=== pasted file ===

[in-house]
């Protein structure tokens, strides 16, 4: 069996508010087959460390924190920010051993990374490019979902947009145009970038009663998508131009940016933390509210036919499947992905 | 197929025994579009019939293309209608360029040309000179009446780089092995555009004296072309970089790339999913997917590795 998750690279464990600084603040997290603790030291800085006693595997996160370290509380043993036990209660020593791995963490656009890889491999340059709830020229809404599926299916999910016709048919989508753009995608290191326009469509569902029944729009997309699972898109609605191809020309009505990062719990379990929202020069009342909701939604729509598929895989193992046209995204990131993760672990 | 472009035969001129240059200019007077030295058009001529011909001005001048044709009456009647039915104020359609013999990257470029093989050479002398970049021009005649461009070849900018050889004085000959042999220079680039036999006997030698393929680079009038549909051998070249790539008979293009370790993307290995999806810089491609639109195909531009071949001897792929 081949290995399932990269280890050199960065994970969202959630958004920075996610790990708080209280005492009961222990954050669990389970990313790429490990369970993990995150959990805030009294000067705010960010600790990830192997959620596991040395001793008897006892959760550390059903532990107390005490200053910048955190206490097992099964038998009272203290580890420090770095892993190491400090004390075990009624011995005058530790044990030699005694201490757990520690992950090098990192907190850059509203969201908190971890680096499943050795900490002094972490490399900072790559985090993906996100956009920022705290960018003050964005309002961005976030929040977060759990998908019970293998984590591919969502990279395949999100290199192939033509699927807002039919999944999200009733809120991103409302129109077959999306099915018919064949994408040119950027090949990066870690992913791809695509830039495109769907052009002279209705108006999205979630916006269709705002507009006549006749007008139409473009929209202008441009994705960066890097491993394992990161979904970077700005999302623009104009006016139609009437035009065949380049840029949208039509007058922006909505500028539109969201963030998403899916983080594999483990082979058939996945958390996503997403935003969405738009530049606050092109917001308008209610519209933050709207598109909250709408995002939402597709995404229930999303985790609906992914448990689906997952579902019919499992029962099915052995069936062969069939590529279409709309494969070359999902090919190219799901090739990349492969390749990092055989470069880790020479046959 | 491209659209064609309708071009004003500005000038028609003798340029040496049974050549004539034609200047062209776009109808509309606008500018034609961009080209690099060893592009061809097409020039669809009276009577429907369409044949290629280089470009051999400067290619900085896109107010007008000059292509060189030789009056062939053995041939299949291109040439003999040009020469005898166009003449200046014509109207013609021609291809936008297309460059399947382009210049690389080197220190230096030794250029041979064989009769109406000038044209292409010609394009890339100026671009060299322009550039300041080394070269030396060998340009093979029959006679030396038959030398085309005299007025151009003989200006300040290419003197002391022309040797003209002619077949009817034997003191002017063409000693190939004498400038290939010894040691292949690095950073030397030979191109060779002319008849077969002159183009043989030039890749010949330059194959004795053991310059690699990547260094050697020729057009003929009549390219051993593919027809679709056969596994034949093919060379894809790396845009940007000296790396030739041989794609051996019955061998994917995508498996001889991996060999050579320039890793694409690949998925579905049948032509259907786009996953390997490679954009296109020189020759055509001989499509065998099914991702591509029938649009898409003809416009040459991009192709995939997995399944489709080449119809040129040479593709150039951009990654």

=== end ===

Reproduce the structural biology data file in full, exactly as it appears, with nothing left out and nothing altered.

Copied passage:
[in-house]
């Protein structure tokens, strides 16, 4: 069996508010087959460390924190920010051993990374490019979902947009145009970038009663998508131009940016933390509210036919499947992905 | 197929025994579009019939293309209608360029040309000179009446780089092995555009004296072309970089790339999913997917590795 998750690279464990600084603040997290603790030291800085006693595997996160370290509380043993036990209660020593791995963490656009890889491999340059709830020229809404599926299916999910016709048919989508753009995608290191326009469509569902029944729009997309699972898109609605191809020309009505990062719990379990929202020069009342909701939604729509598929895989193992046209995204990131993760672990 | 472009035969001129240059200019007077030295058009001529011909001005001048044709009456009647039915104020359609013999990257470029093989050479002398970049021009005649461009070849900018050889004085000959042999220079680039036999006997030698393929680079009038549909051998070249790539008979293009370790993307290995999806810089491609639109195909531009071949001897792929 081949290995399932990269280890050199960065994970969202959630958004920075996610790990708080209280005492009961222990954050669990389970990313790429490990369970993990995150959990805030009294000067705010960010600790990830192997959620596991040395001793008897006892959760550390059903532990107390005490200053910048955190206490097992099964038998009272203290580890420090770095892993190491400090004390075990009624011995005058530790044990030699005694201490757990520690992950090098990192907190850059509203969201908190971890680096499943050795900490002094972490490399900072790559985090993906996100956009920022705290960018003050964005309002961005976030929040977060759990998908019970293998984590591919969502990279395949999100290199192939033509699927807002039919999944999200009733809120991103409302129109077959999306099915018919064949994408040119950027090949990066870690992913791809695509830039495109769907052009002279209705108006999205979630916006269709705002507009006549006749007008139409473009929209202008441009994705960066890097491993394992990161979904970077700005999302623009104009006016139609009437035009065949380049840029949208039509007058922006909505500028539109969201963030998403899916983080594999483990082979058939996945958390996503997403935003969405738009530049606050092109917001308008209610519209933050709207598109909250709408995002939402597709995404229930999303985790609906992914448990689906997952579902019919499992029962099915052995069936062969069939590529279409709309494969070359999902090919190219799901090739990349492969390749990092055989470069880790020479046959 | 491209659209064609309708071009004003500005000038028609003798340029040496049974050549004539034609200047062209776009109808509309606008500018034609961009080209690099060893592009061809097409020039669809009276009577429907369409044949290629280089470009051999400067290619900085896109107010007008000059292509060189030789009056062939053995041939299949291109040439003999040009020469005898166009003449200046014509109207013609021609291809936008297309460059399947382009210049690389080197220190230096030794250029041979064989009769109406000038044209292409010609394009890339100026671009060299322009550039300041080394070269030396060998340009093979029959006679030396038959030398085309005299007025151009003989200006300040290419003197002391022309040797003209002619077949009817034997003191002017063409000693190939004498400038290939010894040691292949690095950073030397030979191109060779002319008849077969002159183009043989030039890749010949330059194959004795053991310059690699990547260094050697020729057009003929009549390219051993593919027809679709056969596994034949093919060379894809790396845009940007000296790396030739041989794609051996019955061998994917995508498996001889991996060999050579320039890793694409690949998925579905049948032509259907786009996953390997490679954009296109020189020759055509001989499509065998099914991702591509029938649009898409003809416009040459991009192709995939997995399944489709080449119809040129040479593709150039951009990654």